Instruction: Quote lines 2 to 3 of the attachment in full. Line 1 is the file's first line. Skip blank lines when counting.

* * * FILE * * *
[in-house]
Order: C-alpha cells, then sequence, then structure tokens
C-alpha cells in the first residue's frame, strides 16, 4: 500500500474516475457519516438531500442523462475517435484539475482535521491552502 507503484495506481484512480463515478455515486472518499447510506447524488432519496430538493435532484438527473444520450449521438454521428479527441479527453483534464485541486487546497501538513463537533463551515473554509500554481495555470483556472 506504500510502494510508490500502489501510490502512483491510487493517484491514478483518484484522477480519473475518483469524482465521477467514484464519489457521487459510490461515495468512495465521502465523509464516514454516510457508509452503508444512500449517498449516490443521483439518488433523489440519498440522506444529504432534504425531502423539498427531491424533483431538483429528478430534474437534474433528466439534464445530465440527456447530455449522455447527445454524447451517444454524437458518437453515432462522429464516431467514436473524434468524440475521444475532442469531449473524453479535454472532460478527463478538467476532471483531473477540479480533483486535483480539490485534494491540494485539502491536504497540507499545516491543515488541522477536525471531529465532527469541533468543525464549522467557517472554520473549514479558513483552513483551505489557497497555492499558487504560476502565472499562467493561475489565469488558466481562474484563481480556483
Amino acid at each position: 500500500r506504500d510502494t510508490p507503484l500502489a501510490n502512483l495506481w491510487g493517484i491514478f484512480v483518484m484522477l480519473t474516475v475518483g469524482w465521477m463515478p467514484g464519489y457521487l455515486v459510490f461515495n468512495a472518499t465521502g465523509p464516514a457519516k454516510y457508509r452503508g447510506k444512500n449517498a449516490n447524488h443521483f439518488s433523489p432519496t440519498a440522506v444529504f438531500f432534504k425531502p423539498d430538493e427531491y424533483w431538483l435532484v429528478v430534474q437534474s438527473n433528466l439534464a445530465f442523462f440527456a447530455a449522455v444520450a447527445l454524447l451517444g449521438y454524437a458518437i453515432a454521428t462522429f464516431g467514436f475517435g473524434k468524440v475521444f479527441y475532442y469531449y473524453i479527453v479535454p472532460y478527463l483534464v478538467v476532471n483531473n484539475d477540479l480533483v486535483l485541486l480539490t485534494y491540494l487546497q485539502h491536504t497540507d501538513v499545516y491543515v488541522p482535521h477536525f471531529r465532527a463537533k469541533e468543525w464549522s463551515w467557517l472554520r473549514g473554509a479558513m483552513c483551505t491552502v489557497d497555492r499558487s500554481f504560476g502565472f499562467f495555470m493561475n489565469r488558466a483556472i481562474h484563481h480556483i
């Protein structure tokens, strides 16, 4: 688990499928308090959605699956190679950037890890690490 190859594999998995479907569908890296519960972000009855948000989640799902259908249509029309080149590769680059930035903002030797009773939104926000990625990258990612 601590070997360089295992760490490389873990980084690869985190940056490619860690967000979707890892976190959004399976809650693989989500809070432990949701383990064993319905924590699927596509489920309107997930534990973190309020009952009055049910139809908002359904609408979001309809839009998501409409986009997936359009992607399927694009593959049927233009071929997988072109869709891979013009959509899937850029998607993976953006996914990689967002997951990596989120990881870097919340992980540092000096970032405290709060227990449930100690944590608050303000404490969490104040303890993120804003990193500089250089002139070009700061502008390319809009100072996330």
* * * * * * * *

Order: C-alpha cells, then sequence, then structure tokens
C-alpha cells in the first residue's frame, strides 16, 4: 500500500474516475457519516438531500442523462475517435484539475482535521491552502 507503484495506481484512480463515478455515486472518499447510506447524488432519496430538493435532484438527473444520450449521438454521428479527441479527453483534464485541486487546497501538513463537533463551515473554509500554481495555470483556472 506504500510502494510508490500502489501510490502512483491510487493517484491514478483518484484522477480519473475518483469524482465521477467514484464519489457521487459510490461515495468512495465521502465523509464516514454516510457508509452503508444512500449517498449516490443521483439518488433523489440519498440522506444529504432534504425531502423539498427531491424533483431538483429528478430534474437534474433528466439534464445530465440527456447530455449522455447527445454524447451517444454524437458518437453515432462522429464516431467514436473524434468524440475521444475532442469531449473524453479535454472532460478527463478538467476532471483531473477540479480533483486535483480539490485534494491540494485539502491536504497540507499545516491543515488541522477536525471531529465532527469541533468543525464549522467557517472554520473549514479558513483552513483551505489557497497555492499558487504560476502565472499562467493561475489565469488558466481562474484563481480556483